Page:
Friday, June 17, 2011

Ask RC: Question about foreclosures.

Question: My husband read Biblical Economics and learned much. What is your opinion about giving back our rental/investment property to the bank as a foreclosure?

Not long ago I received another interesting question related to our current economic hardships. A friend wondered if investing in Iraqi currency in anticipation of a steep devaluing of that currency was legitimate. I explained an important but often overlooked element of economics (which also touches on oil speculation and even ticket scalping)- the economic value of sharing risk. If I buy Iraqi denari at x and turn around and sell then at 10x I have not profited illegitimately but have shared in risk that provides genuine economic benefit to the whole Iraqi economy. (Of course I cannot cry if I sell x for a loss either.)

What has that to do with foreclosures? Possibly everything. First let’s cover the easy part. If you agreed, in taking a loan, to pay back that loan, you have an obligation to pay back that loan, whatever might have happened to the value of what you bought with the borrowed money. In this kind of situation that loaning institution is not sharing in the risk. They are simply supplying capitol and you are serving as the risk taker.

But suppose that the language of the loan agreement says something like this- you may either pay back the loan, or you may give the collateral/home back to the lending institution, and lose whatever money you might have put down. In this instance the bank is sharing in the risk of your investment. There is no shame in turning over the keys.

Where it gets fuzzy is when this relationship is not made clear. Consider, for an odd analogy, the game of basketball. Suppose you are a conscientious Christian who desires at all times to abide by the rules. Suppose your team is down just a few points in the waning seconds. The odds say your best bet is to put one of your opponents on the foul line. Do you foul him? Is the foul simply a trade for free-throws, or are the free-throws a punishment for wrong-doing? If the former, certainly you are free to foul. If the latter, even if it costs you the game, you are duty bound not to foul. You cannot do wrong (foul) that good (winning the game) may come.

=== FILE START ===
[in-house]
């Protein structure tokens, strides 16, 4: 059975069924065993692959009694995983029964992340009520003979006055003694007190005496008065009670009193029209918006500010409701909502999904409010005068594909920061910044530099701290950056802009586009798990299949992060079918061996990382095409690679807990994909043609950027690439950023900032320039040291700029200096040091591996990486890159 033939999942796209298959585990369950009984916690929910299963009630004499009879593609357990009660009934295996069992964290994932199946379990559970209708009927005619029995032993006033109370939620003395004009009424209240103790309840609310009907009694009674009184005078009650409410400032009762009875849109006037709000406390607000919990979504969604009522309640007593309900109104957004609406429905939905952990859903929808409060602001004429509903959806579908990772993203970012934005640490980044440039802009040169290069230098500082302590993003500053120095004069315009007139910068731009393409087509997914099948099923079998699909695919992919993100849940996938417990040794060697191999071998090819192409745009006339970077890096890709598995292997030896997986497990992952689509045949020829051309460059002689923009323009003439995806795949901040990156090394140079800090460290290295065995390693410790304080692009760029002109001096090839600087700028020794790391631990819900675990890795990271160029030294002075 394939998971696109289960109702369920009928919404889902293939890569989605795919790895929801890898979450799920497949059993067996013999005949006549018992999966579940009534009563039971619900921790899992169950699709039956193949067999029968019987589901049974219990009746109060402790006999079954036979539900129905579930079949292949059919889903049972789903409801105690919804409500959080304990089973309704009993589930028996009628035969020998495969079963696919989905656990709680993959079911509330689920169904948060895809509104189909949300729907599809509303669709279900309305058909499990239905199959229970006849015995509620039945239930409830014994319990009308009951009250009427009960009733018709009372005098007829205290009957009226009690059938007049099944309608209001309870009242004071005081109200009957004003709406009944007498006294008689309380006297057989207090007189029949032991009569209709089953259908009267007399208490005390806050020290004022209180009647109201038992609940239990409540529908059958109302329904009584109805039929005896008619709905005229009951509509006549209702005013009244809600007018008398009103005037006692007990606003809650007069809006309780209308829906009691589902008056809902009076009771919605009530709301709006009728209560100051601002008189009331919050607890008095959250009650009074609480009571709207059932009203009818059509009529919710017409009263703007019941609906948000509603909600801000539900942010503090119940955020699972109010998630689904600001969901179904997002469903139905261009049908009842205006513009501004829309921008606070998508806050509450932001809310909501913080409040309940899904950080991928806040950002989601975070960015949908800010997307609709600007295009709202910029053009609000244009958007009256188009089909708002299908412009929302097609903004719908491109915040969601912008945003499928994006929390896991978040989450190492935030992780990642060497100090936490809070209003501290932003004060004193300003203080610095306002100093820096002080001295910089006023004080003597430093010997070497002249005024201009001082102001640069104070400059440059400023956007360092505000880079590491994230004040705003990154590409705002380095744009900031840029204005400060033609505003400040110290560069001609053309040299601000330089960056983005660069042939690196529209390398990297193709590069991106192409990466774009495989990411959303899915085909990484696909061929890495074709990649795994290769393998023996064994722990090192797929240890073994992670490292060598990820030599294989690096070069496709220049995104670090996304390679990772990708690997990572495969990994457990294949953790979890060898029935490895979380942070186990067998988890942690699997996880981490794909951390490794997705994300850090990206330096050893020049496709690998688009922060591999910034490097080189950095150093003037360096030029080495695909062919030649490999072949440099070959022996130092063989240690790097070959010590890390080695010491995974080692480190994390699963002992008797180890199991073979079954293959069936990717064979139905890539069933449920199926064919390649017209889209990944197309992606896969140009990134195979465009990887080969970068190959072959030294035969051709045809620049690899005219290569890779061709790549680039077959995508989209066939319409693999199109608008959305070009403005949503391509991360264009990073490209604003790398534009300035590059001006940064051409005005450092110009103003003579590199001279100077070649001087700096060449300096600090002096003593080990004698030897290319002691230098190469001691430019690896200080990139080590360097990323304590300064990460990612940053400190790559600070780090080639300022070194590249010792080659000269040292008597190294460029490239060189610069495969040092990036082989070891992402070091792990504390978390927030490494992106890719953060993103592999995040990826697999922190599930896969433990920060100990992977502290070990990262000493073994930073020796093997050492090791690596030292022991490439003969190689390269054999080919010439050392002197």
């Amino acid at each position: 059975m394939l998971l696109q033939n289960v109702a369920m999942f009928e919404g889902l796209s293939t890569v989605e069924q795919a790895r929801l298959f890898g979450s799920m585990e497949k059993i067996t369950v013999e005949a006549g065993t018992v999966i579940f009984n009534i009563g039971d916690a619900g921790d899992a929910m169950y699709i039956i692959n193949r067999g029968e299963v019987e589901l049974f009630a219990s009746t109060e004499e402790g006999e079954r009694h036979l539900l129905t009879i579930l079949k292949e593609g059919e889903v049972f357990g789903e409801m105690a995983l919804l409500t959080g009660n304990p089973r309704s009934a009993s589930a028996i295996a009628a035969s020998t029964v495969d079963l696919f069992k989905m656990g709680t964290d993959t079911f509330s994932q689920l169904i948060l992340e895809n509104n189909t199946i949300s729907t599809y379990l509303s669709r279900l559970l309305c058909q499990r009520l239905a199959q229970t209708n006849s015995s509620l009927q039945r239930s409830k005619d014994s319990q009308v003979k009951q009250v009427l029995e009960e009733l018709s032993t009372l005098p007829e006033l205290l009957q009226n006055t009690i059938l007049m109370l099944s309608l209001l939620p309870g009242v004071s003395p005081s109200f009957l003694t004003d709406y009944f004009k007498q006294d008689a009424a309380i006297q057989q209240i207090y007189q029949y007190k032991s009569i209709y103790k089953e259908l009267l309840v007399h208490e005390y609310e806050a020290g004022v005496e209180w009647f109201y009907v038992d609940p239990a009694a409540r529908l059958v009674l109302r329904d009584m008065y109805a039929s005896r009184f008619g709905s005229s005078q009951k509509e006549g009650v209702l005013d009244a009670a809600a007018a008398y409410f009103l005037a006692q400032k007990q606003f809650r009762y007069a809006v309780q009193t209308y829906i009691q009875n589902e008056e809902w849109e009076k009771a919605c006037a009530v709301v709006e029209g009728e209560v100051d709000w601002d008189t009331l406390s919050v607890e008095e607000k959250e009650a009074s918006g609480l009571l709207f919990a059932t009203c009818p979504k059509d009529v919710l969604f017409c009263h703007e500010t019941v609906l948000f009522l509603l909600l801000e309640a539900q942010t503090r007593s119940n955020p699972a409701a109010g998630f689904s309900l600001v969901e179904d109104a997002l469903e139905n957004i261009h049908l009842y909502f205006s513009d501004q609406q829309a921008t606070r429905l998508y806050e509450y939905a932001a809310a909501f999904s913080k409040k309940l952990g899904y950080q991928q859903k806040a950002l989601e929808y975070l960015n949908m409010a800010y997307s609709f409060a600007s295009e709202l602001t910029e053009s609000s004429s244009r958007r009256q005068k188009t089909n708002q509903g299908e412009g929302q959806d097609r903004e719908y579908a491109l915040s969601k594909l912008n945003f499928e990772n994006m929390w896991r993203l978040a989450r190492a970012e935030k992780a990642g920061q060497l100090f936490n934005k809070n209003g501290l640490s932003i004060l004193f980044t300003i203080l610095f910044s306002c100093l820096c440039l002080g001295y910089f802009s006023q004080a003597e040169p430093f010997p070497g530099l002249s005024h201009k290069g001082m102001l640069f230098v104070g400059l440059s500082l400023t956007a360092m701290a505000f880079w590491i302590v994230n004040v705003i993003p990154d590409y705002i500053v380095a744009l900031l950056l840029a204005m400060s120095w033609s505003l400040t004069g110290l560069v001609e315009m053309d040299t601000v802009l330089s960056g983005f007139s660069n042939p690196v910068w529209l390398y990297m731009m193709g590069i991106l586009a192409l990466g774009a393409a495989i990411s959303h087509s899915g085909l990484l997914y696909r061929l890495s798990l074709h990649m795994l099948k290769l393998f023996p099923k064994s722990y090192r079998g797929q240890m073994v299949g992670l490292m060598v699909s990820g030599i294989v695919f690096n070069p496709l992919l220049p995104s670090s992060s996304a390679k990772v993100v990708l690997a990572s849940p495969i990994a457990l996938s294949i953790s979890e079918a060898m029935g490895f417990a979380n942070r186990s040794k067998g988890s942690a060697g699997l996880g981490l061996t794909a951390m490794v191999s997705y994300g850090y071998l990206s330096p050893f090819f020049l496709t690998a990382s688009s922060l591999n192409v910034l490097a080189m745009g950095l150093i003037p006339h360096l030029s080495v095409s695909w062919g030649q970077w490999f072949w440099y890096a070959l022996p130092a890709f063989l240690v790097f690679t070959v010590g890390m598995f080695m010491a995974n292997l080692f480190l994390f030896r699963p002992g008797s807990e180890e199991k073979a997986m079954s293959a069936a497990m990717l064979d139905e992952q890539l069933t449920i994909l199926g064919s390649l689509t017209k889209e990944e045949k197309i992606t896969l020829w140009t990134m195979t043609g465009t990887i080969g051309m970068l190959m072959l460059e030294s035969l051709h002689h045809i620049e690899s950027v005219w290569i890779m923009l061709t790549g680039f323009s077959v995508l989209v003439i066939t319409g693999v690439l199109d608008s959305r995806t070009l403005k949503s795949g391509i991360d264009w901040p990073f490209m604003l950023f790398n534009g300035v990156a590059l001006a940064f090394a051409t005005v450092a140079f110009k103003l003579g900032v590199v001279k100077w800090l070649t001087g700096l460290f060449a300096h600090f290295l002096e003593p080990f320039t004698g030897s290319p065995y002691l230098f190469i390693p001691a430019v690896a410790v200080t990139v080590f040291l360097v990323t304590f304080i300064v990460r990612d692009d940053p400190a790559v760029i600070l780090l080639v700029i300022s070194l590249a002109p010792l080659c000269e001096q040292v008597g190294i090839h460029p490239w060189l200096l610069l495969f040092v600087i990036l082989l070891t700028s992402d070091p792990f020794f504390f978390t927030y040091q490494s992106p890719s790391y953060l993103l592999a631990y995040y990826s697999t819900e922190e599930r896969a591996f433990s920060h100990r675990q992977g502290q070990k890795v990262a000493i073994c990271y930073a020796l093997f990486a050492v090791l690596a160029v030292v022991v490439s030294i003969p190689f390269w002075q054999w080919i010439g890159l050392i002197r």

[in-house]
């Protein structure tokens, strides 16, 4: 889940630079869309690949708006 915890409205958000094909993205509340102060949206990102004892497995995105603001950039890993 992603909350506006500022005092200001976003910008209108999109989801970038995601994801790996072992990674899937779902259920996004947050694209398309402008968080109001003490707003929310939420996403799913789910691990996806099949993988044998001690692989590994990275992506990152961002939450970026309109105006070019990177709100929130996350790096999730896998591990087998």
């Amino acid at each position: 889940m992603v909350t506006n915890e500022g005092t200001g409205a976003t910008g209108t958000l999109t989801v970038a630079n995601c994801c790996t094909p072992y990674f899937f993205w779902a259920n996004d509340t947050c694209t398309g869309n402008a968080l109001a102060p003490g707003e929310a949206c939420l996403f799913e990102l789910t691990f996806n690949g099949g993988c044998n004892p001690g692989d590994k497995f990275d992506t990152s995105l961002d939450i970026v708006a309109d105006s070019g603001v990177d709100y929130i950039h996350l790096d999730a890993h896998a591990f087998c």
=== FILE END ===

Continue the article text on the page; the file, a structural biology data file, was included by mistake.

In these difficult times it is all too tempting to take advantage of systems designed outside a Christian perspective. Bankruptcy is one example. Trading in the keys on an upside down house may be another. At the end of the day, however, the Christian is called, in good times and bad, to let his yay be yay and his nay be nay. If I promised to pay, I pay, even to my own hurt. It is fair, however, to consider what I actually agreed to do. I know many Christians are frustrated in their attempts to talk over their agreements with banks, which won’t begin that process until the Christian first begins to not pay on the loan. Here I would argue we keep our vows to our hurt. We don’t miss payments in order to start a conversation on a short sale or a foreclosure. If they won’t renegotiate as long as we pay, we keep paying.

These matters, in short, are not terribly complicated. We do what we promised to do, and everything will be okay. We need to have faith to believe God sees and honors our integrity.


Anonymous said...